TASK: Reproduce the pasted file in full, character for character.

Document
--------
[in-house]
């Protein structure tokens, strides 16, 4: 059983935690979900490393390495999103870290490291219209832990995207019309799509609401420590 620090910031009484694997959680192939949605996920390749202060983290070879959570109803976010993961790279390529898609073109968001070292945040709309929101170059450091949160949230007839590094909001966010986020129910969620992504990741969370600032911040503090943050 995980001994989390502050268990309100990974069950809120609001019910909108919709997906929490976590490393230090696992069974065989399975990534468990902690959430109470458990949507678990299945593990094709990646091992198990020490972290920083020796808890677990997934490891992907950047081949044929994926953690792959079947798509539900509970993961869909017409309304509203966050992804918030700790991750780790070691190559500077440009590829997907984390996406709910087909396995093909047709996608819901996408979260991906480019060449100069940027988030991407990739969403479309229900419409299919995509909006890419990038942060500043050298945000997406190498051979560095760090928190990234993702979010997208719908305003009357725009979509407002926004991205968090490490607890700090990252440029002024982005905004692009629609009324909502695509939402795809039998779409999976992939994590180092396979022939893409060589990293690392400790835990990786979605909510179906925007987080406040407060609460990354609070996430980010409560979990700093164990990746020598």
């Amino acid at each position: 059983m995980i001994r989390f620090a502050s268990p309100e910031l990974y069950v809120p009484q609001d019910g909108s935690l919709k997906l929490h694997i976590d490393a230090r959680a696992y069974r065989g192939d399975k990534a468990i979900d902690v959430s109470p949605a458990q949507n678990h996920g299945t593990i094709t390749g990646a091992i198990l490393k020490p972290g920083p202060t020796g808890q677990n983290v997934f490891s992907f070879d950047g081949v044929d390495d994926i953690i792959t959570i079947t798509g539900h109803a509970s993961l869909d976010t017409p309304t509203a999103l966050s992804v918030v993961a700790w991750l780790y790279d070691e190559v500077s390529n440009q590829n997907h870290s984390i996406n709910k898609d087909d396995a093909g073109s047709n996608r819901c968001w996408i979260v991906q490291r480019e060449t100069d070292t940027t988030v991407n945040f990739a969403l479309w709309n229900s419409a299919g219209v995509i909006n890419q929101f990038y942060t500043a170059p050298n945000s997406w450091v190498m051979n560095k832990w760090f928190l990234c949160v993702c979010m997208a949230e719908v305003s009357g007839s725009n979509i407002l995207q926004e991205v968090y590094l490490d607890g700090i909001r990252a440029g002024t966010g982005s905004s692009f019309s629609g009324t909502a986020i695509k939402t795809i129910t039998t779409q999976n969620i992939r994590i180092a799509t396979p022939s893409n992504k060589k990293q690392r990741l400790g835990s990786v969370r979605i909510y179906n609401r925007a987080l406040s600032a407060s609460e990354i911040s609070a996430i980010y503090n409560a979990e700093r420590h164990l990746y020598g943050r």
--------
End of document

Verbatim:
[in-house]
């Protein structure tokens, strides 16, 4: 059983935690979900490393390495999103870290490291219209832990995207019309799509609401420590 620090910031009484694997959680192939949605996920390749202060983290070879959570109803976010993961790279390529898609073109968001070292945040709309929101170059450091949160949230007839590094909001966010986020129910969620992504990741969370600032911040503090943050 995980001994989390502050268990309100990974069950809120609001019910909108919709997906929490976590490393230090696992069974065989399975990534468990902690959430109470458990949507678990299945593990094709990646091992198990020490972290920083020796808890677990997934490891992907950047081949044929994926953690792959079947798509539900509970993961869909017409309304509203966050992804918030700790991750780790070691190559500077440009590829997907984390996406709910087909396995093909047709996608819901996408979260991906480019060449100069940027988030991407990739969403479309229900419409299919995509909006890419990038942060500043050298945000997406190498051979560095760090928190990234993702979010997208719908305003009357725009979509407002926004991205968090490490607890700090990252440029002024982005905004692009629609009324909502695509939402795809039998779409999976992939994590180092396979022939893409060589990293690392400790835990990786979605909510179906925007987080406040407060609460990354609070996430980010409560979990700093164990990746020598």
């Amino acid at each position: 059983m995980i001994r989390f620090a502050s268990p309100e910031l990974y069950v809120p009484q609001d019910g909108s935690l919709k997906l929490h694997i976590d490393a230090r959680a696992y069974r065989g192939d399975k990534a468990i979900d902690v959430s109470p949605a458990q949507n678990h996920g299945t593990i094709t390749g990646a091992i198990l490393k020490p972290g920083p202060t020796g808890q677990n983290v997934f490891s992907f070879d950047g081949v044929d390495d994926i953690i792959t959570i079947t798509g539900h109803a509970s993961l869909d976010t017409p309304t509203a999103l966050s992804v918030v993961a700790w991750l780790y790279d070691e190559v500077s390529n440009q590829n997907h870290s984390i996406n709910k898609d087909d396995a093909g073109s047709n996608r819901c968001w996408i979260v991906q490291r480019e060449t100069d070292t940027t988030v991407n945040f990739a969403l479309w709309n229900s419409a299919g219209v995509i909006n890419q929101f990038y942060t500043a170059p050298n945000s997406w450091v190498m051979n560095k832990w760090f928190l990234c949160v993702c979010m997208a949230e719908v305003s009357g007839s725009n979509i407002l995207q926004e991205v968090y590094l490490d607890g700090i909001r990252a440029g002024t966010g982005s905004s692009f019309s629609g009324t909502a986020i695509k939402t795809i129910t039998t779409q999976n969620i992939r994590i180092a799509t396979p022939s893409n992504k060589k990293q690392r990741l400790g835990s990786v969370r979605i909510y179906n609401r925007a987080l406040s600032a407060s609460e990354i911040s609070a996430i980010y503090n409560a979990e700093r420590h164990l990746y020598g943050r």